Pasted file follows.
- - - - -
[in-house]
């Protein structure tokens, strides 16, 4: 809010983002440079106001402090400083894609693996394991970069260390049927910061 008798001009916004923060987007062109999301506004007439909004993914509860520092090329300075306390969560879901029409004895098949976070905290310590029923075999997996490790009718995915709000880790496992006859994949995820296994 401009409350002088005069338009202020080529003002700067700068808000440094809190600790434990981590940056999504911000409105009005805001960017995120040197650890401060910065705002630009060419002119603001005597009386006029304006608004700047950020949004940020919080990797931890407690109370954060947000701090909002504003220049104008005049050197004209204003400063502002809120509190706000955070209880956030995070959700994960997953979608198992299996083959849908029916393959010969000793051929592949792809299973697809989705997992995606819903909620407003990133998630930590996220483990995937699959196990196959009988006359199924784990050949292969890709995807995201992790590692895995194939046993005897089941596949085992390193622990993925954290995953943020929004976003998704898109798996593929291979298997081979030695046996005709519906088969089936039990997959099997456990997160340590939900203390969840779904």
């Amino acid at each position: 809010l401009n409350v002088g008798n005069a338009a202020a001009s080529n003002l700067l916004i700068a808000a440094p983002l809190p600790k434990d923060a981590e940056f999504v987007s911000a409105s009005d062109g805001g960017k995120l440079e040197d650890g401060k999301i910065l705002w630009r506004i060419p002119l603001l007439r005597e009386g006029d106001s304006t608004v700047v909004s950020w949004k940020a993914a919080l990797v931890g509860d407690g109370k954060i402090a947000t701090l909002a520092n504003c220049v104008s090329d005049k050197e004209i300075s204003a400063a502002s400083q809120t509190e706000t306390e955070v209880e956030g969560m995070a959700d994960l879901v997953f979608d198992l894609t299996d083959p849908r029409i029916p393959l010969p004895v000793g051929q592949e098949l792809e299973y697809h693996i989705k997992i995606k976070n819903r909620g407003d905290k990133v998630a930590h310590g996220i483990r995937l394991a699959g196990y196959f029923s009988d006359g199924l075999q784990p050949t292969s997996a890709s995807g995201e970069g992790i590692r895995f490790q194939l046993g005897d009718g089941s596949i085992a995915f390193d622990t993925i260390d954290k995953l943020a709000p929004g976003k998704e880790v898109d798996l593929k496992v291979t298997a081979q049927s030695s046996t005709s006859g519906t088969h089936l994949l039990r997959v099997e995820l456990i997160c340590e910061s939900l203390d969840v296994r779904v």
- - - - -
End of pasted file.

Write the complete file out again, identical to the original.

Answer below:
[in-house]
């Protein structure tokens, strides 16, 4: 809010983002440079106001402090400083894609693996394991970069260390049927910061 008798001009916004923060987007062109999301506004007439909004993914509860520092090329300075306390969560879901029409004895098949976070905290310590029923075999997996490790009718995915709000880790496992006859994949995820296994 401009409350002088005069338009202020080529003002700067700068808000440094809190600790434990981590940056999504911000409105009005805001960017995120040197650890401060910065705002630009060419002119603001005597009386006029304006608004700047950020949004940020919080990797931890407690109370954060947000701090909002504003220049104008005049050197004209204003400063502002809120509190706000955070209880956030995070959700994960997953979608198992299996083959849908029916393959010969000793051929592949792809299973697809989705997992995606819903909620407003990133998630930590996220483990995937699959196990196959009988006359199924784990050949292969890709995807995201992790590692895995194939046993005897089941596949085992390193622990993925954290995953943020929004976003998704898109798996593929291979298997081979030695046996005709519906088969089936039990997959099997456990997160340590939900203390969840779904």
């Amino acid at each position: 809010l401009n409350v002088g008798n005069a338009a202020a001009s080529n003002l700067l916004i700068a808000a440094p983002l809190p600790k434990d923060a981590e940056f999504v987007s911000a409105s009005d062109g805001g960017k995120l440079e040197d650890g401060k999301i910065l705002w630009r506004i060419p002119l603001l007439r005597e009386g006029d106001s304006t608004v700047v909004s950020w949004k940020a993914a919080l990797v931890g509860d407690g109370k954060i402090a947000t701090l909002a520092n504003c220049v104008s090329d005049k050197e004209i300075s204003a400063a502002s400083q809120t509190e706000t306390e955070v209880e956030g969560m995070a959700d994960l879901v997953f979608d198992l894609t299996d083959p849908r029409i029916p393959l010969p004895v000793g051929q592949e098949l792809e299973y697809h693996i989705k997992i995606k976070n819903r909620g407003d905290k990133v998630a930590h310590g996220i483990r995937l394991a699959g196990y196959f029923s009988d006359g199924l075999q784990p050949t292969s997996a890709s995807g995201e970069g992790i590692r895995f490790q194939l046993g005897d009718g089941s596949i085992a995915f390193d622990t993925i260390d954290k995953l943020a709000p929004g976003k998704e880790v898109d798996l593929k496992v291979t298997a081979q049927s030695s046996t005709s006859g519906t088969h089936l994949l039990r997959v099997e995820l456990i997160c340590e910061s939900l203390d969840v296994r779904v």